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qPCR, Appearance of amplification curve for my minus RT control


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6 replies to this topic

#1 Mohamed 1984

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Posted 15 September 2012 - 04:27 PM

Iam really get shocked yesterday. The reason behind is that i run an experiment of qPCR to check the quality of hosue keeping gene. The amplification curve of the sample was perfect but i found that my minus RT control showed a normal amplification while iam sure that i did not miss add any cDNA sample to it. What may be the cause ? and how i can correct?


Thanks in advance

#2 phage434

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Posted 15 September 2012 - 07:11 PM

This may indicate that you have DNA contamination in your RNA preparation. The -RT control prevents the RNA from being converted to cDNA, but if genomic DNA is present in the RNA prep, then it will amplify.

#3 Mohamed 1984

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Posted 16 September 2012 - 08:39 AM

So, This means that the gene iam looking for is present in the genomic DNA also ? So how can i deal with such case

#4 phage434

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Posted 16 September 2012 - 10:27 AM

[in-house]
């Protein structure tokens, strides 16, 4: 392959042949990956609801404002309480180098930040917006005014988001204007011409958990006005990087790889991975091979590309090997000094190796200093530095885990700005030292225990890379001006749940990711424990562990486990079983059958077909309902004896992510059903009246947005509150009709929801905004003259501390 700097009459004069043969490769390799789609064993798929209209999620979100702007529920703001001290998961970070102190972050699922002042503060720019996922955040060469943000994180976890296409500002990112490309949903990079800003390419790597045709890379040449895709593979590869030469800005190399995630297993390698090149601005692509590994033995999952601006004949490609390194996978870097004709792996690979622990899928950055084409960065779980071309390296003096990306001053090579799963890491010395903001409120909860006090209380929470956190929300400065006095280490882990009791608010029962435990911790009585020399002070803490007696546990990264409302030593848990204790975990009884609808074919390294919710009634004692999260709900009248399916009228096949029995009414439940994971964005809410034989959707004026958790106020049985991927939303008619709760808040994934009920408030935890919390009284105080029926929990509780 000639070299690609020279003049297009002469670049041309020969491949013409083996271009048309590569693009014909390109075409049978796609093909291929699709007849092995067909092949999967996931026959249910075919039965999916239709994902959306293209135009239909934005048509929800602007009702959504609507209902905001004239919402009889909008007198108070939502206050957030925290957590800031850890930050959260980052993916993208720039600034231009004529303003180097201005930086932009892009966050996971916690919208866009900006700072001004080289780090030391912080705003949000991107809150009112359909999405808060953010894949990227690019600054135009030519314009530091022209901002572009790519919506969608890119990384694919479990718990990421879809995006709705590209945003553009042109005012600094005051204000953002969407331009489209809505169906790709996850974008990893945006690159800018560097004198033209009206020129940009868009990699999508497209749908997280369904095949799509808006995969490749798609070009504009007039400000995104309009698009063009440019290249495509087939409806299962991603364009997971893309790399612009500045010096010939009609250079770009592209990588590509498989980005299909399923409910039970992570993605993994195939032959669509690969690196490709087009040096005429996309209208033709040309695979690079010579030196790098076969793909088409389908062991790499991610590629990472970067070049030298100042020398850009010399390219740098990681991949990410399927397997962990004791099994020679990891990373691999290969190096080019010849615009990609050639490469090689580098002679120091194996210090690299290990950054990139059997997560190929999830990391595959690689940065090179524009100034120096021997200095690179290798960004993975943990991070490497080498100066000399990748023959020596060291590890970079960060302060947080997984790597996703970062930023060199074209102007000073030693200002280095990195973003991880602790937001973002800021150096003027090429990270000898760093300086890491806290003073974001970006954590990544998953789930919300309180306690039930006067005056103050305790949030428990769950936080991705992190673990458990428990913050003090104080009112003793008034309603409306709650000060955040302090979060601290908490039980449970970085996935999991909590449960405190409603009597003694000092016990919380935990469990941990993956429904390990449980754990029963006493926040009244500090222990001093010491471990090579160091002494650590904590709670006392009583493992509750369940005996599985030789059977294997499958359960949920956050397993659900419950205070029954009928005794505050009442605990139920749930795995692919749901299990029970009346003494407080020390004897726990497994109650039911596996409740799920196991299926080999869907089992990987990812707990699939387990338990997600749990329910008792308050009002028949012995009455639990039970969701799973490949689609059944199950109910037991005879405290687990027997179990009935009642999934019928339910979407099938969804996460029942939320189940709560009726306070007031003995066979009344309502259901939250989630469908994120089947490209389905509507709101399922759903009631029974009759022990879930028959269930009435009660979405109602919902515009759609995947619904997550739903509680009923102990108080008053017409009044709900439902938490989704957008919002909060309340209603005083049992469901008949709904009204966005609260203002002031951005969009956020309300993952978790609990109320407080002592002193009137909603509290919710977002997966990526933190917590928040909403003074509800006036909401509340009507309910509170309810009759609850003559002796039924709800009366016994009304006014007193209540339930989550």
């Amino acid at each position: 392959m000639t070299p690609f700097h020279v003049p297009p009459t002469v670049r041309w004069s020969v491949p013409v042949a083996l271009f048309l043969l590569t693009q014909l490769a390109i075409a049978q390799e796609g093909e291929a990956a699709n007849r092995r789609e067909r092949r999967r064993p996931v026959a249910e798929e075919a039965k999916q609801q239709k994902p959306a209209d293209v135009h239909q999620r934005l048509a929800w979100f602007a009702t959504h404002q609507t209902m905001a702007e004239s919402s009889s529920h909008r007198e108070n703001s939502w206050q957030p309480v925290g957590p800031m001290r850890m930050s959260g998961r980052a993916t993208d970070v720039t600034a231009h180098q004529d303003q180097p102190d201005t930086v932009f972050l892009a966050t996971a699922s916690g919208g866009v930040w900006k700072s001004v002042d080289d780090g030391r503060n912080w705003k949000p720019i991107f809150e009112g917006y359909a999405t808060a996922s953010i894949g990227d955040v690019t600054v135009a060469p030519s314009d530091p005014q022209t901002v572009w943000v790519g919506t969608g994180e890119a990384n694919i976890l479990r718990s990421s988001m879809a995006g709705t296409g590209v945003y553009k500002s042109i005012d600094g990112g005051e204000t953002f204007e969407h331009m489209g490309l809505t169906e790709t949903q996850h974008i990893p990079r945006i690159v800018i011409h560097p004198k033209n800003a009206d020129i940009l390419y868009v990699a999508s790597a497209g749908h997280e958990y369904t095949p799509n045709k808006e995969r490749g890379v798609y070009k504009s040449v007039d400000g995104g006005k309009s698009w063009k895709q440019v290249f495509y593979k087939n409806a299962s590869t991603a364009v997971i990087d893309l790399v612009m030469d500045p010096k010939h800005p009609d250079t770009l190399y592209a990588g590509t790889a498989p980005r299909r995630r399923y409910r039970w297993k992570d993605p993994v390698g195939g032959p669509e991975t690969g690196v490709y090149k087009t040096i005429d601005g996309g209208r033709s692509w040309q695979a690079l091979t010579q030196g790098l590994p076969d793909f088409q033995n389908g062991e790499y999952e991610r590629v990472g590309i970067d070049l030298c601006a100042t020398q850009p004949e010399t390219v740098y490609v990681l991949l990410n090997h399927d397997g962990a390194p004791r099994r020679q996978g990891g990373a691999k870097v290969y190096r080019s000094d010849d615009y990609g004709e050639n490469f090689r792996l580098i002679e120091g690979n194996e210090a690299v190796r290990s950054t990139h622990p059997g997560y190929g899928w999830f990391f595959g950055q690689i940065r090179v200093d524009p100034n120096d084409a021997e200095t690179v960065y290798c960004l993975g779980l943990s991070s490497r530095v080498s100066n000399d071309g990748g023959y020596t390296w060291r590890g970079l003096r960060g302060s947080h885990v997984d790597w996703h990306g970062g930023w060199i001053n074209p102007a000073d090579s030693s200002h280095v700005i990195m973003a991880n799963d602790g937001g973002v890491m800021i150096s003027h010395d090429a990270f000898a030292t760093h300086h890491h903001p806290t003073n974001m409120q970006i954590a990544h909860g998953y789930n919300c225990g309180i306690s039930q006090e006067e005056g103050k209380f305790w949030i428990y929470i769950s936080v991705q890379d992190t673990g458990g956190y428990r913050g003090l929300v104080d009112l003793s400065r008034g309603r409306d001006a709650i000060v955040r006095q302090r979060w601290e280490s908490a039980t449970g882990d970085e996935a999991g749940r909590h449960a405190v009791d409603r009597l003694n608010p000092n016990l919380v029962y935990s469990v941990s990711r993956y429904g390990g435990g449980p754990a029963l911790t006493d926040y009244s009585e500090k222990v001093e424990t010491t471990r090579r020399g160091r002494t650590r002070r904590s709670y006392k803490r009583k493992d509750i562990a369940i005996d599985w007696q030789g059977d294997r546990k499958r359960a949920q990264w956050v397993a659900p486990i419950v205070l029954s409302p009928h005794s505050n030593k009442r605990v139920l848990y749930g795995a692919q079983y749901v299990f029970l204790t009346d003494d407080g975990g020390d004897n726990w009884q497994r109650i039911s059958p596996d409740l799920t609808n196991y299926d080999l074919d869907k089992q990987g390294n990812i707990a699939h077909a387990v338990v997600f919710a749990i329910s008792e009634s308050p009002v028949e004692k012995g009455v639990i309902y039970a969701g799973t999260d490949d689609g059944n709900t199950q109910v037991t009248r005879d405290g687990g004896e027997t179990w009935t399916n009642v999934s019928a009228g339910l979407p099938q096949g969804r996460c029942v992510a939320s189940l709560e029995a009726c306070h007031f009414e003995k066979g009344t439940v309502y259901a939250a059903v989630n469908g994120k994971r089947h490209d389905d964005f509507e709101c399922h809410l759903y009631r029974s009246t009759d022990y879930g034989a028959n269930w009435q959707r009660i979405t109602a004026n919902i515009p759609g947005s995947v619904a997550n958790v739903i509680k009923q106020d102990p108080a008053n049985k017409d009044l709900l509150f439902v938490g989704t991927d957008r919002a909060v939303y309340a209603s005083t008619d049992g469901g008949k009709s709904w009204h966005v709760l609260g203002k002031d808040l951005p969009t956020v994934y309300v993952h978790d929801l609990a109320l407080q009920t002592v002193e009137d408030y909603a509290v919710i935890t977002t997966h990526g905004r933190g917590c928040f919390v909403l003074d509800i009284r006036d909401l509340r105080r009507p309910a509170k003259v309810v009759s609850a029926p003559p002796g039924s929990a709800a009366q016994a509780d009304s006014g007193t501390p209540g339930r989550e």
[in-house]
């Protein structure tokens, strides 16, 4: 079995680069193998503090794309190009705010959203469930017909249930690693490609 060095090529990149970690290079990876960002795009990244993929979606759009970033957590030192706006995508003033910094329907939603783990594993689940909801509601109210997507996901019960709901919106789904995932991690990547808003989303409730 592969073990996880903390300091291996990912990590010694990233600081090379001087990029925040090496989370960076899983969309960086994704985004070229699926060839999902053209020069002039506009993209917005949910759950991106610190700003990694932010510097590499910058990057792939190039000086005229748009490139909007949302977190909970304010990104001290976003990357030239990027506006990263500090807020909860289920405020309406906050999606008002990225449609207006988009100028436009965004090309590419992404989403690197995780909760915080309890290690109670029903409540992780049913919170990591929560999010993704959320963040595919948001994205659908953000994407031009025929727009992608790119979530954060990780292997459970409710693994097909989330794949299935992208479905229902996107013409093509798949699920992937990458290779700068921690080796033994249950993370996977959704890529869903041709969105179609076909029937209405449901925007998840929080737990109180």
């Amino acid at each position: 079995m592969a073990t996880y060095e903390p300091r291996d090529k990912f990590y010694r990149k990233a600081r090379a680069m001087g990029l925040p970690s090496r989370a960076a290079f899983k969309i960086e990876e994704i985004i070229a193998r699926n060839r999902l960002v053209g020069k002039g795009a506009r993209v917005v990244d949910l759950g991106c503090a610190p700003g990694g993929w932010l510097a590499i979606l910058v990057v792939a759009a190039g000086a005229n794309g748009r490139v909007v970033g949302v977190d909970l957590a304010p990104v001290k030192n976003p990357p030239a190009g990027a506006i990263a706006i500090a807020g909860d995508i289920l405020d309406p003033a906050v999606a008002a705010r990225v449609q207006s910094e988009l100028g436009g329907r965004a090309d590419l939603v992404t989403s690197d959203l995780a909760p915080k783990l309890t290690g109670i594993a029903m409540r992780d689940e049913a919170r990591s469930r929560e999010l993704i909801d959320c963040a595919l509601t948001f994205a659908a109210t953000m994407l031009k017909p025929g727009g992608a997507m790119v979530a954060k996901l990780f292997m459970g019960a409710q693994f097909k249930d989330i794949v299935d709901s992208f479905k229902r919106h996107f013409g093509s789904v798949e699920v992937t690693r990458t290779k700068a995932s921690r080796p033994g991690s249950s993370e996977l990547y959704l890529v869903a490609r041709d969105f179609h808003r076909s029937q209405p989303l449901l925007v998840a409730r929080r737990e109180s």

The RNA is a copy of the genomic DNA, so if there is genomic DNA in your RNA prep, then the gene will be present (although it may have introns splitting it into many parts).
Typically this is dealt with by treating extracted RNA with DNAse enzyme. If you gene has introns, then using primers that span the intron can also be an effective technique to differentiate cDNA (from your RNA sample) from genomic DNA contamination.

#5 Mohamed 1984

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Posted 18 September 2012 - 05:06 PM

I an not ath the point of intron . u say it again

#6 Mohamed 1984

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Posted 18 September 2012 - 05:06 PM

i do not understand the point of intron

#7 Trof

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Posted 21 September 2012 - 11:41 AM

The gene coded by DNA is actualy present there in several parts. Those parts are joined in the final (mature) mRNA and the complete mRNA is translated to protein.

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mRNA has the same sequence as DNA but misses the introns that were cut off. You designed primers for mRNA (that's complementary to cDNA), if you have both primers in the red exon for example, the primers will amplify cDNA but also the DNA if it's present and you can't tell the difference.
By designing one primer in the green exon and the other one in red, only cDNA will give you desired length, the product from DNA would be longer so you can distinguish them. If the intron between the two exons is very long (i.e. longer than say 1000-2000 bp) the DNA would not amplify at all. This is called "span the intron".

Also by designing one of the primers on the exon-exon boundary (like half of the primer in the green exon, second half in red exon) would cause that the primer won't even bind to DNA, so you will have no amplification from DNA.

These two techniques are used to prevent amplification of trace DNA in your cDNA samples. Also it's better to treat the mRNA with DNase, but that sometimes isn't 100% sure. RT- control is for checking you don't have DNA in your cDNA sample.

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